United States District Court, Northern District of New York
January 3, 1990
UNITED STATES OF AMERICA, PLAINTIFF,
ROBERT TAPPAN MORRIS, DEFENDANT.
The opinion of the court was delivered by: Munson, District Judge.
MEMORANDUM-DECISION & ORDER
The United States has moved to withdraw a portion of the
indictment charging defendant with violating
18 U.S.C. § 1030(a)(5). Specifically, the United States seeks to withdraw
from the indictment any reference to "Air Force Logistics
Command, Wright Patterson Air Force Base in Dayton, Ohio." The
government seeks this withdrawal because it no longer intends
to offer any evidence at trial to prove that the Wright
Patterson computer was one of the Federal interest computers
intentionally accessed by defendant.
The government has not cited, and this court has not found,
any cases in which the government has moved prior to trial to
withdraw a portion of the indictment. However, as defendant
correctly recognizes, at least since the Supreme Court's
decision in United States v. Miller, 471 U.S. 130, 105 S.Ct.
1811, 85 L.Ed.2d 99 (1985), it is clear that during the course
of a trial a court may "drop from an indictment those
allegations that are unnecessary
to an offense that is clearly contained within it,"
id. at 144, 105 S.Ct. at 1819, and may withdraw from the jury's
consideration portions of the indictment that are not supported
by the evidence adduced at trial without violating a
defendant's Fifth Amendment right to a grand jury. See also
Salinger v. United States, 272 U.S. 542, 47 S.Ct. 173, 71 L.Ed.
398 (1926); United States v. Anguilo, 847 F.2d 956, 964 (1st
Cir.), cert. denied, ___ U.S. ___, 109 S.Ct. 138, 102 L.Ed.2d
110 (1988). If the criminal charges against the defendant are
not broadened, such withdrawal does not constitute an
unconstitutional amendment of the indictment. See Russell v.
United States, 369 U.S. 749, 82 S.Ct. 1038, 8 L.Ed.2d 240
(1962); Stirone v. United States, 361 U.S. 212, 80 S.Ct. 270, 4
L.Ed.2d 252 (1960). Therefore, if the government, instead of
making the present motion, proceeded to trial on the existing
indictment but failed to introduce any evidence that defendant
accessed the computer at the Wright Patterson Air Force Base
the court could properly withdraw this allegation in the
indictment from the jury's consideration without infringing
upon any constitutional guarantees of the defendant. The court
does not discern any legitimate reason for reaching a different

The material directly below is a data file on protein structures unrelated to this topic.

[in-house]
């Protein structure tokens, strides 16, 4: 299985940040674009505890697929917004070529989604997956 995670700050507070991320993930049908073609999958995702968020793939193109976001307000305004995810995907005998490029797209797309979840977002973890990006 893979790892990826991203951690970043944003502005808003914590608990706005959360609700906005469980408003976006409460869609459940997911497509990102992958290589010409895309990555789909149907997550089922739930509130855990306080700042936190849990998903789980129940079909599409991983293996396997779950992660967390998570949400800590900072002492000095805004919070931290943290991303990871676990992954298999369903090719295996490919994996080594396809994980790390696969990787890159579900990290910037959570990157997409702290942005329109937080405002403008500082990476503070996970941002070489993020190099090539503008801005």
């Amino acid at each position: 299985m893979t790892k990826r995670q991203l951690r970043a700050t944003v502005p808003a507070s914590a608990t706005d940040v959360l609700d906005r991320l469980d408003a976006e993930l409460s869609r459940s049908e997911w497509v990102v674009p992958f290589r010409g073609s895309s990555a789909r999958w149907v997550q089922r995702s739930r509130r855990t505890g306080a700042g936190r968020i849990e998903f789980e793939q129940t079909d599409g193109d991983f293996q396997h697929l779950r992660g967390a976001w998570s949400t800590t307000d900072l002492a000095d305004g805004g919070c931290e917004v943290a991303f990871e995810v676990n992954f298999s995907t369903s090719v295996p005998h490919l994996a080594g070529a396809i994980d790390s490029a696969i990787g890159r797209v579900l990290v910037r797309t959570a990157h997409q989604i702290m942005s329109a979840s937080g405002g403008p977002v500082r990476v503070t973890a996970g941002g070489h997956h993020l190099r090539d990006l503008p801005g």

conclusion when prior to trial the government seeks to withdraw
an allegation in the indictment for which it does not intend to
offer any proof.*fn1 Accordingly, the court does not find
persuasive defendant's argument that resubmission to the grand
jury is necessary because "it cannot be said that an indictment
would have been returned in absence of evidence of the value of
the loss allegedly suffered by `the Air Force Logistics
Command, Wright Patterson Air Force Base in Dayton, Ohio.' "So
long as the narrowed indictment alleges the essential elements
of the charged offense, sufficiently informs the defendant of
the charges which he must defend, enables him to plead it to
bar future prosecutions for the same offense, and does not
broaden the charges against the defendant there is no Fifth
Amendment difficulty. See United States v. Miller, 471 U.S. at
135, 105 S.Ct. at 1814; United States v. Anguilo, 847 F.2d at
The proposed revised indictment satisfies each of these
requirements. First, it continues to allege the necessary
elements to charge an offense under 18 U.S.C. § 1030(a)(5),
namely, intentionally accessing a federal interest computer
without authorization, preventing authorized use of one or more
of such computers, and causing a loss to one or more others of
a value aggregating at least $1000 during any one year period.
Second, the proposed withdrawal of any reference to Wright
Patterson Air Force Base does not alter this court's prior
ruling that the indictment adequately informs the defendant of
the crime which he is charged, thus permitting him to prepare
his defense and to protect himself against future prosecutions
for the same charge. In addition, since the proposed indictment
does not broaden the charge against defendant, the court
rejects defendant's contention that the proposed withdrawal
will allow the government to prosecute defendant for a crime
different than originally charged by the grand jury.
Accordingly, the United State's motion is granted.
It is So Ordered.